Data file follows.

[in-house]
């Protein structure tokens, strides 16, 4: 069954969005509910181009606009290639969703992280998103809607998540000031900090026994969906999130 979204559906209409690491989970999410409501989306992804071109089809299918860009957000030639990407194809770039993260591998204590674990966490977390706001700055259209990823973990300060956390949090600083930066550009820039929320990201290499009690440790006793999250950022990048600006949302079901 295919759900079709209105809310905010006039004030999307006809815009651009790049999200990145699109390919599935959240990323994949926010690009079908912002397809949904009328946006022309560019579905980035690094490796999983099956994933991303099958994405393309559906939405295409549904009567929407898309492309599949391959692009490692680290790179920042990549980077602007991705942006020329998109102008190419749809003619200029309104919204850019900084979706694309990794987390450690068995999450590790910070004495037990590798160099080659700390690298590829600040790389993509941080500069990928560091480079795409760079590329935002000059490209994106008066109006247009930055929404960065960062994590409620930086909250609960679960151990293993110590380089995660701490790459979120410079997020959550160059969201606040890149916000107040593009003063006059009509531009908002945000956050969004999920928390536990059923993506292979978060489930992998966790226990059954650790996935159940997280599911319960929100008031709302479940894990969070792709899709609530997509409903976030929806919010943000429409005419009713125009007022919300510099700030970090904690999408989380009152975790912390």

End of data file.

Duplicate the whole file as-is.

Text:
[in-house]
């Protein structure tokens, strides 16, 4: 069954969005509910181009606009290639969703992280998103809607998540000031900090026994969906999130 979204559906209409690491989970999410409501989306992804071109089809299918860009957000030639990407194809770039993260591998204590674990966490977390706001700055259209990823973990300060956390949090600083930066550009820039929320990201290499009690440790006793999250950022990048600006949302079901 295919759900079709209105809310905010006039004030999307006809815009651009790049999200990145699109390919599935959240990323994949926010690009079908912002397809949904009328946006022309560019579905980035690094490796999983099956994933991303099958994405393309559906939405295409549904009567929407898309492309599949391959692009490692680290790179920042990549980077602007991705942006020329998109102008190419749809003619200029309104919204850019900084979706694309990794987390450690068995999450590790910070004495037990590798160099080659700390690298590829600040790389993509941080500069990928560091480079795409760079590329935002000059490209994106008066109006247009930055929404960065960062994590409620930086909250609960679960151990293993110590380089995660701490790459979120410079997020959550160059969201606040890149916000107040593009003063006059009509531009908002945000956050969004999920928390536990059923993506292979978060489930992998966790226990059954650790996935159940997280599911319960929100008031709302479940894990969070792709899709609530997509409903976030929806919010943000429409005419009713125009007022919300510099700030970090904690999408989380009152975790912390």